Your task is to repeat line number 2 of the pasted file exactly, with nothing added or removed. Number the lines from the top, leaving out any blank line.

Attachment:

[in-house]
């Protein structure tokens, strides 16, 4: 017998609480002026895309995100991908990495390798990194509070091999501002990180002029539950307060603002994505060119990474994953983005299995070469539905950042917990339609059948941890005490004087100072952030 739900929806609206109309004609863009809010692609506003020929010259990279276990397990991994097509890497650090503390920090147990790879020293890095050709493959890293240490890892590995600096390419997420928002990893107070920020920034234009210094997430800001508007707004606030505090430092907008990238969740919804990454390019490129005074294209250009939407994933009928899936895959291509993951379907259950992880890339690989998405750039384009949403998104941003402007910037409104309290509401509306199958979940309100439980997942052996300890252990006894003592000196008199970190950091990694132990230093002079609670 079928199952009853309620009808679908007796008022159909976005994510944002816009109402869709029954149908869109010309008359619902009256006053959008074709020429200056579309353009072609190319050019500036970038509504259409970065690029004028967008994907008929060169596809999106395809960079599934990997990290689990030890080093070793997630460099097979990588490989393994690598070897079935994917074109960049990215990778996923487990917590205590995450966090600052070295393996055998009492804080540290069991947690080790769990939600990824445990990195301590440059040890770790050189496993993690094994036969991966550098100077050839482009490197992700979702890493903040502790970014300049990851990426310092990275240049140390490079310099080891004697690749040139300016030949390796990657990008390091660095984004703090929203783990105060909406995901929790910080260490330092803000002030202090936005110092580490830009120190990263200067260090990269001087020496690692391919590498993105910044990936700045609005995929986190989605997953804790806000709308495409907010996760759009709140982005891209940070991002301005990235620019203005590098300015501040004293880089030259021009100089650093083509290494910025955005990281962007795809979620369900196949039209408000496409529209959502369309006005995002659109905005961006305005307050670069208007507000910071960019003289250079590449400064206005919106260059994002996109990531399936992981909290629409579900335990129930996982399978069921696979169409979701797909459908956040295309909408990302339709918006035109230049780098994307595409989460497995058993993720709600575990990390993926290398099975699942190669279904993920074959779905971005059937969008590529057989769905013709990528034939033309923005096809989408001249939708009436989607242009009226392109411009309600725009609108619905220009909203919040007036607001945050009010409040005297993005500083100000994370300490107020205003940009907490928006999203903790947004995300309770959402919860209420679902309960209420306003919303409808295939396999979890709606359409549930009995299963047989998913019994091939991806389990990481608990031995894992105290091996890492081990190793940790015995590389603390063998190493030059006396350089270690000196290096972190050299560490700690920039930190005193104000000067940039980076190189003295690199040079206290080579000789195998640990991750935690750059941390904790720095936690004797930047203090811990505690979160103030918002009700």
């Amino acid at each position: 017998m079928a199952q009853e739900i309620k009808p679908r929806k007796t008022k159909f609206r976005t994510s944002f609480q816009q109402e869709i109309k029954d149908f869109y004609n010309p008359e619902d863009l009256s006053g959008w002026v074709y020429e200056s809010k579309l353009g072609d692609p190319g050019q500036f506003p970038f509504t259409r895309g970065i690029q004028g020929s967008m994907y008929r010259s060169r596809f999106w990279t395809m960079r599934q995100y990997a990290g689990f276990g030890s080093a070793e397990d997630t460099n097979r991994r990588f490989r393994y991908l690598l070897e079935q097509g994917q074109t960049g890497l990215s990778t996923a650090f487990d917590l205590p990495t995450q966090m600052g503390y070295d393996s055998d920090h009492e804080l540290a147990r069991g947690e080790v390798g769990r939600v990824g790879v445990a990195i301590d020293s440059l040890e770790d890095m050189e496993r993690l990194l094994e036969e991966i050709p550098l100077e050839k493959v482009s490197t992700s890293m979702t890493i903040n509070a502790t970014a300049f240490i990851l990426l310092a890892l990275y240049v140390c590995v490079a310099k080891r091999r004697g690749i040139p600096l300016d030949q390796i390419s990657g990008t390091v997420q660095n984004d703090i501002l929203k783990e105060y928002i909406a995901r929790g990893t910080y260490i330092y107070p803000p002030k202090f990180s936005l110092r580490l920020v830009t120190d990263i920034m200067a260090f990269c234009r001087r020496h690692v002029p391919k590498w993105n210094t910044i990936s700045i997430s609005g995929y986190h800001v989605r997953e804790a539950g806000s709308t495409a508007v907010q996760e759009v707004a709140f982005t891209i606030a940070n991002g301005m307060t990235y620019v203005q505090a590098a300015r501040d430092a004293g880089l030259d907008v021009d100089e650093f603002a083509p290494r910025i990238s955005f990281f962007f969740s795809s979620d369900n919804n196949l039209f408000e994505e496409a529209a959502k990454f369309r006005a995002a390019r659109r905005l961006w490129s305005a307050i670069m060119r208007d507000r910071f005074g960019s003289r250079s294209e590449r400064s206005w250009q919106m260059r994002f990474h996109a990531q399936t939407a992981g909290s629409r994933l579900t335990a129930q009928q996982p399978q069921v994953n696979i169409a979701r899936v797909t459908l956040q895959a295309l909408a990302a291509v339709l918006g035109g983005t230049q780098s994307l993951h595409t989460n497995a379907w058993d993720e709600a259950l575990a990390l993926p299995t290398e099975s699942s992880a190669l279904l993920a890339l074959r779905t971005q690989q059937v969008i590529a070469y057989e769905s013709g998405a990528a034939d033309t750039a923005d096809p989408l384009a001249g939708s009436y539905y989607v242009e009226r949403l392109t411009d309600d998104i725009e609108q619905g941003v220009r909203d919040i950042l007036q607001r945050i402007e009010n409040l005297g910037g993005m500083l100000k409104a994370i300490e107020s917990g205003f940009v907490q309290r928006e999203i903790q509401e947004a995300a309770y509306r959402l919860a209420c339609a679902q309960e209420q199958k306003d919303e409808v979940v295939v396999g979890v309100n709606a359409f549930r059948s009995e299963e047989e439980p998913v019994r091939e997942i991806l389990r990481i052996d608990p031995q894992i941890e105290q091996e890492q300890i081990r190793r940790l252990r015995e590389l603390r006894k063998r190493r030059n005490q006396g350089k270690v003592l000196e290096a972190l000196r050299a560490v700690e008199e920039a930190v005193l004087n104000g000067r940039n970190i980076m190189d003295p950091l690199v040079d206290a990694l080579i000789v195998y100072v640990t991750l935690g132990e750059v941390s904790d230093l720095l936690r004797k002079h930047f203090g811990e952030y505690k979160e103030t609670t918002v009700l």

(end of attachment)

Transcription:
């Protein structure tokens, strides 16, 4: 017998609480002026895309995100991908990495390798990194509070091999501002990180002029539950307060603002994505060119990474994953983005299995070469539905950042917990339609059948941890005490004087100072952030 739900929806609206109309004609863009809010692609506003020929010259990279276990397990991994097509890497650090503390920090147990790879020293890095050709493959890293240490890892590995600096390419997420928002990893107070920020920034234009210094997430800001508007707004606030505090430092907008990238969740919804990454390019490129005074294209250009939407994933009928899936895959291509993951379907259950992880890339690989998405750039384009949403998104941003402007910037409104309290509401509306199958979940309100439980997942052996300890252990006894003592000196008199970190950091990694132990230093002079609670 079928199952009853309620009808679908007796008022159909976005994510944002816009109402869709029954149908869109010309008359619902009256006053959008074709020429200056579309353009072609190319050019500036970038509504259409970065690029004028967008994907008929060169596809999106395809960079599934990997990290689990030890080093070793997630460099097979990588490989393994690598070897079935994917074109960049990215990778996923487990917590205590995450966090600052070295393996055998009492804080540290069991947690080790769990939600990824445990990195301590440059040890770790050189496993993690094994036969991966550098100077050839482009490197992700979702890493903040502790970014300049990851990426310092990275240049140390490079310099080891004697690749040139300016030949390796990657990008390091660095984004703090929203783990105060909406995901929790910080260490330092803000002030202090936005110092580490830009120190990263200067260090990269001087020496690692391919590498993105910044990936700045609005995929986190989605997953804790806000709308495409907010996760759009709140982005891209940070991002301005990235620019203005590098300015501040004293880089030259021009100089650093083509290494910025955005990281962007795809979620369900196949039209408000496409529209959502369309006005995002659109905005961006305005307050670069208007507000910071960019003289250079590449400064206005919106260059994002996109990531399936992981909290629409579900335990129930996982399978069921696979169409979701797909459908956040295309909408990302339709918006035109230049780098994307595409989460497995058993993720709600575990990390993926290398099975699942190669279904993920074959779905971005059937969008590529057989769905013709990528034939033309923005096809989408001249939708009436989607242009009226392109411009309600725009609108619905220009909203919040007036607001945050009010409040005297993005500083100000994370300490107020205003940009907490928006999203903790947004995300309770959402919860209420679902309960209420306003919303409808295939396999979890709606359409549930009995299963047989998913019994091939991806389990990481608990031995894992105290091996890492081990190793940790015995590389603390063998190493030059006396350089270690000196290096972190050299560490700690920039930190005193104000000067940039980076190189003295690199040079206290080579000789195998640990991750935690750059941390904790720095936690004797930047203090811990505690979160103030918002009700």